When I was growing up my dad had freckled hands, pale, with black hair. And on the back of each hand he had an oval of skin, a round scar.
When I was about five I asked what it was. Something vague was said, and I was to understand it was a nothing.
Then I found a photograph of my dad as a young man, a soldier in Egypt, with luscious hair he had since lost, curled back in a duck’s arse.
He was cocky and young and on his hands were two swallows.
He was fifteen when he got them.
He thought he was clever. They were shocking. And a man in authority had said, you won’t get anywhere with those on your hands. This was the Fifties. So a surgeon gave him two skin grafts, one for each hand.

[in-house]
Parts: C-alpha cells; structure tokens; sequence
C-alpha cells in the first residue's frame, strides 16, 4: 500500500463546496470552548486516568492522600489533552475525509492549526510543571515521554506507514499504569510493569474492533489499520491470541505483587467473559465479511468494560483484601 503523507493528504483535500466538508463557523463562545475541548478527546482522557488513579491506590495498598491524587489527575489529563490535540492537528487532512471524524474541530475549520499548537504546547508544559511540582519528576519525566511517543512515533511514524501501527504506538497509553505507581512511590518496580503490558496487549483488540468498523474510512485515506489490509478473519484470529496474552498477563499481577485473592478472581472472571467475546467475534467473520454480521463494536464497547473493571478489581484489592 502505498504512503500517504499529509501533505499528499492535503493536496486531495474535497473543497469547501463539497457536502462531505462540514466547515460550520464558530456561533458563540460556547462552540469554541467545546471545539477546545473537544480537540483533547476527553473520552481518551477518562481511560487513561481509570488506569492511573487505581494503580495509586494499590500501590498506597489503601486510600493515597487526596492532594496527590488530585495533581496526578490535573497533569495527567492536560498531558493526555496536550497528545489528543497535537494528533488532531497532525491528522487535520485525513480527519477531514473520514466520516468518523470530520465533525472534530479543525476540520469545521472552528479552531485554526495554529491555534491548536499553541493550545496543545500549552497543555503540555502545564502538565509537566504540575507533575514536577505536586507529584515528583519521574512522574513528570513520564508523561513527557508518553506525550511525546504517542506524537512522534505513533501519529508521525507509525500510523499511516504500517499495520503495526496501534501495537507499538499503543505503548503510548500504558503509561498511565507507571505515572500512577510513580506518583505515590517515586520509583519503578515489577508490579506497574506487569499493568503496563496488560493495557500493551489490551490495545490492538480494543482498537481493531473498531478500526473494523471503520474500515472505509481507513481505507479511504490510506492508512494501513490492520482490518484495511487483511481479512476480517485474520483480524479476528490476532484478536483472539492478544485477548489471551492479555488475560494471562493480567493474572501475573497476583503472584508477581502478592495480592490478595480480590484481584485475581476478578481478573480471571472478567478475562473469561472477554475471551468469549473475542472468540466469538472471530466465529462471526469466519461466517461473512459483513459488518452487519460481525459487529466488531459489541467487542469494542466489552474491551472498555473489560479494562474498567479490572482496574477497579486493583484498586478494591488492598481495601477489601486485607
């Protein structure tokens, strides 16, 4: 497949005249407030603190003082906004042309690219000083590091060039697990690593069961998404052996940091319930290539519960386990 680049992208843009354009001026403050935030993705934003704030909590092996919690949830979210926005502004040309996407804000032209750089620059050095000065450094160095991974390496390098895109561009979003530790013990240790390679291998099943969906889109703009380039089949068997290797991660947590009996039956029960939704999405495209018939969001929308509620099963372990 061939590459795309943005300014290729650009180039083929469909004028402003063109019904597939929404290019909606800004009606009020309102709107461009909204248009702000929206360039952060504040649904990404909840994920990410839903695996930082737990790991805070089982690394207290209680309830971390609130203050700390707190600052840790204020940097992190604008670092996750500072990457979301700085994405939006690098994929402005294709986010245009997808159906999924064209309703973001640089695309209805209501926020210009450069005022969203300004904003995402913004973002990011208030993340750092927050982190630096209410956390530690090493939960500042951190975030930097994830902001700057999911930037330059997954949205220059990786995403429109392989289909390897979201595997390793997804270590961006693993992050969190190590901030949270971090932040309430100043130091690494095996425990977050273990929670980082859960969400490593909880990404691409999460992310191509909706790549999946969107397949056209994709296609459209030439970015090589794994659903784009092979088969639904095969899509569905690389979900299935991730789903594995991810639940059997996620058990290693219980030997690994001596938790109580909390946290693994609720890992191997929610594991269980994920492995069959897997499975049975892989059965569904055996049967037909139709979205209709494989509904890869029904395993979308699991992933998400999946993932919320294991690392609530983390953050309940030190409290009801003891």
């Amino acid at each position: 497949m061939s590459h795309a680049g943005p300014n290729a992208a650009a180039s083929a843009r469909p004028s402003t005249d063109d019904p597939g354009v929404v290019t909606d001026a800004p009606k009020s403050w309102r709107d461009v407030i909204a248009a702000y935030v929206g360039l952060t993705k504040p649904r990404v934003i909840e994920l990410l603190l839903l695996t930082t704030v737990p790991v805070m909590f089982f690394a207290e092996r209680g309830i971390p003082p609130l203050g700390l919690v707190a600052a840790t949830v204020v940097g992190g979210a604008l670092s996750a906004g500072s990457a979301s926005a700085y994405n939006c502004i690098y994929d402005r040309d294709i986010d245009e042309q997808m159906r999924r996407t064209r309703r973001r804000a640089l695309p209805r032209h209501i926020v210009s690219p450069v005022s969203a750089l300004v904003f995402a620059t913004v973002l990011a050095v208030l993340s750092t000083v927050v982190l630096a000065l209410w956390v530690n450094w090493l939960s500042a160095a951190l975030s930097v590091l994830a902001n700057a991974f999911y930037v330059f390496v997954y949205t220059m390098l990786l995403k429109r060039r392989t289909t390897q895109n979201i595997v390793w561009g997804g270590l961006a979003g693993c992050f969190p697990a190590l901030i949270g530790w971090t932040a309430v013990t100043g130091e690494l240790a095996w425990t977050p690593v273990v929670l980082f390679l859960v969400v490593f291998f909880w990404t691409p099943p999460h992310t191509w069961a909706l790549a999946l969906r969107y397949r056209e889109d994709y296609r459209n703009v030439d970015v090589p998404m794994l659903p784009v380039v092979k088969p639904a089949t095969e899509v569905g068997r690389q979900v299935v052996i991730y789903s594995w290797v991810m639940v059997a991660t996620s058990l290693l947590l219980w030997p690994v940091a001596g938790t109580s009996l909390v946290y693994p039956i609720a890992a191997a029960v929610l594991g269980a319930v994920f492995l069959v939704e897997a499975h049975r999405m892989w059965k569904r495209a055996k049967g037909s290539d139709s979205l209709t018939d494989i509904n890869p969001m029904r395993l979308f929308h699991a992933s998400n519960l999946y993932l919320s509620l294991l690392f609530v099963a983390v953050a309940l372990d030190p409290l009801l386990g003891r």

He told me this story once. I never repeated it.
My fifteen-year-old son doesn’t know.
I would hate it if my son got a tattoo - I really don't like them. I think they look like bruises and I like naked skin.
Skin is so conscious and expressive, beautiful and unique.
But I can see often tattoos are the heraldry of people's unconscious.
And they attract my attention and eye.
written by wendy